The West Hartford Town Council voted unanimously in favor of using $6 million of the town’s American Rescue Plan Act (ARPA) funds to a program that will support the construction of more affordable housing.
By Ronni Newton
The Town of West Hartford is looking to increase its stock of affordable housing, and last week the Town Council unanimously approved the allocation of $6 million in American Rescue Plan Act (ARPA) funds to support that goal.
“The Council has asked us to continue appropriating the funds in ways that will have positive impact for years to come,” Town Manager Rick Ledwith said. The town has been directly allocated roughly $25 million in ARPA funds – plus $12 million as a share of Hartford County funds – and until now has committed $14.4 million, Ledwith said.
ARPA funds must be obligated for eligible uses by Dec. 31, 2024, uses that include: “a municipality’s response to the public health emergency or its negative economic impacts, including expenses related to the mitigation and prevention of COVID-19; improvements to public outdoor recreational spaces; increase affordable housing options; and investments in water, sewer or broadband infrastructure.”
Municipalities are being encouraged to use ARPA funds for rehabilitating affordable housing, Ledwith said. Statewide, only about 1% have been allocated for that purpose, but in approving the resolution, West Hartford will be using 16% of its funds to support affordable housing.
“We are and should be an example for the rest of the state,” said Councilor Ben Wenograd, who along with Mayor Shari Cantor has been a strong supporter of the resolution to create an Affordable Housing Support Plan. “Everybody talks about it. We’re actually doing something,” he said.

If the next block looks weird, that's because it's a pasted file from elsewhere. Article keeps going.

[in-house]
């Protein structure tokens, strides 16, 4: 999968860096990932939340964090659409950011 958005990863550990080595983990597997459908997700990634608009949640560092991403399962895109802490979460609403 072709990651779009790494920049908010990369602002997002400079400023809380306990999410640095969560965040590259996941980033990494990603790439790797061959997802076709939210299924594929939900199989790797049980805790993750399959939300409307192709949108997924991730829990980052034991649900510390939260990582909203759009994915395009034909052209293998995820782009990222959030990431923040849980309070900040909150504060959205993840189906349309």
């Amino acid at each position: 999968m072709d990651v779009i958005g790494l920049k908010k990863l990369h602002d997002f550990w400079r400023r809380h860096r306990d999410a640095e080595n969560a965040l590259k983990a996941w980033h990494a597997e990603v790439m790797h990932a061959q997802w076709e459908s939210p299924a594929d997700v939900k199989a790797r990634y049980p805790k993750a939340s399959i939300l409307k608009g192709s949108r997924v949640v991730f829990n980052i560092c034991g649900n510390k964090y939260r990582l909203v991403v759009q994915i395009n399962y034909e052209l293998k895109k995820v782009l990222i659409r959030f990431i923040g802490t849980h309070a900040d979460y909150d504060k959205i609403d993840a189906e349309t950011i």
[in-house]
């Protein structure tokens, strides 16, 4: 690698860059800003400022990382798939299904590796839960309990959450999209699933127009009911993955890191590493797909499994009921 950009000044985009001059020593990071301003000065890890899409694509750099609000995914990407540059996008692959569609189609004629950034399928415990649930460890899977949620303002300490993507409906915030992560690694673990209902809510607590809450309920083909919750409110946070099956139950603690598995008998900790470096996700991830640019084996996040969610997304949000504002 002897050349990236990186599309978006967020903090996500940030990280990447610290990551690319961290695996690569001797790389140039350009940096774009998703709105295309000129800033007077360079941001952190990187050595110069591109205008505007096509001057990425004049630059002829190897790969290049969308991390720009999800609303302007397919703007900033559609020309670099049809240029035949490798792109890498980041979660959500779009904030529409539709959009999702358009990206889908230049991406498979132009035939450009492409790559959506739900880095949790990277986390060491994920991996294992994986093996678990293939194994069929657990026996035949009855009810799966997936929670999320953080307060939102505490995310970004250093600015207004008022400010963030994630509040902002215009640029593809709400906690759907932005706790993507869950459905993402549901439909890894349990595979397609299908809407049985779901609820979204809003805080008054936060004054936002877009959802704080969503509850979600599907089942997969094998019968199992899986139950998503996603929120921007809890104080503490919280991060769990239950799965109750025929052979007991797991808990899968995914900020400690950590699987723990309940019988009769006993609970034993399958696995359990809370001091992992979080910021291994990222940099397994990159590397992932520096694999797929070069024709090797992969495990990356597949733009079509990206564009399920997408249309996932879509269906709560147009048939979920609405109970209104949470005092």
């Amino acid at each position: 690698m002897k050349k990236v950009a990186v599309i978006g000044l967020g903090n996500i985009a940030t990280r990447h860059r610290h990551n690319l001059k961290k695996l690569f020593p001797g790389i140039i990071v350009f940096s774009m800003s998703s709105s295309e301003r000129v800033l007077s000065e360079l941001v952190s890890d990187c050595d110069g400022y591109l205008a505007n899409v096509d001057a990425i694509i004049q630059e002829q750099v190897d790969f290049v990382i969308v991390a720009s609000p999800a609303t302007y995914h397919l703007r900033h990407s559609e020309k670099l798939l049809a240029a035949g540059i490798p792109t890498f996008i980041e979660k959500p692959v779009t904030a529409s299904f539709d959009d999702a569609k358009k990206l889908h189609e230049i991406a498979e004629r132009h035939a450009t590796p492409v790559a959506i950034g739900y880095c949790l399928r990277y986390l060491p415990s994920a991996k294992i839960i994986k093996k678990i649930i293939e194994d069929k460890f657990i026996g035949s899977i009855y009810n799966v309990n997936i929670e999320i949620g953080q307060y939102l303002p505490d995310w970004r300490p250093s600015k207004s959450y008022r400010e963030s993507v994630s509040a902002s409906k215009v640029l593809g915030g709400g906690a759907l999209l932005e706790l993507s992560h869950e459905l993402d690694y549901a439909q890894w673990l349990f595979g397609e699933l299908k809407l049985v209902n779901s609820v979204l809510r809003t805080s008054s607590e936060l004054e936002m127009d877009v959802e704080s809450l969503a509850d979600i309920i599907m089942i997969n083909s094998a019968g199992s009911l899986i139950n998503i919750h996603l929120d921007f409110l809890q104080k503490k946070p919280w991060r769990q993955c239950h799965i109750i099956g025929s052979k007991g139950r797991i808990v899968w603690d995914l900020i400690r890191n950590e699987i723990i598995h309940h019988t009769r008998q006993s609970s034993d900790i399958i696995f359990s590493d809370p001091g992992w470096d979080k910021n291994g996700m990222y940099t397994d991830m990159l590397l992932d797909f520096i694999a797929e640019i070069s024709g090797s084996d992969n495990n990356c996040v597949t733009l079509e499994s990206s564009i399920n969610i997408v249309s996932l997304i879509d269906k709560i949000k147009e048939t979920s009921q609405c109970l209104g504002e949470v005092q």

West Hartford’s 2020-2030 Plan of Conservation and Development recommends increasing the availability of affordable housing – which currently totals 7.8% of the town’s housing stock. To reach 10%, which is the goal of the town as well as the state, an additional 600 affordable housing units must be created.
While most of the new multifamily or mixed-use developments in West Hartford have included an affordable component, it’s hard to make a true dent in the total needed. The most recent projects approved by the Council include the Continental Properties development of the former Children’s Museum property at 950 Trout Brook Drive, which has nine of 172 units designated at 80% of the area mean income (AMI) for 20 years); the Byline, in the early stages of construction at 920-924 Farmington Avenue (two of 48 units designated at 80% AMI for 20 years); and One Park Road, currently under construction at the corner of Park Road and Prospect Avenue (10% of the 292 units designated at 80% AMI for 20 years).
The 540 New Park mixed use development, nearly completed at 540 New Park Avenue, has 41 of its 52 designated for those who earn no more than 60% of the AMI. The transit-oriented development is a project being developed by Trout Brook Reality, and will be managed by the West Hartford Housing Authority.
The proposal by the Arapahoe Group, which the Town Council will consider on Wednesday, will set aside four of the 25 apartments at 75 LaSalle, deed-restricting them for 40 years for those with incomes at 80% AMI. According to the most recent data produced by the Connecticut Housing Finance Authority (CFHA), 80% AMI translates to an annual salary of $63,120 for one person, $72,160 for two people, $81,200 for three people, and $90,160 for a household of four people.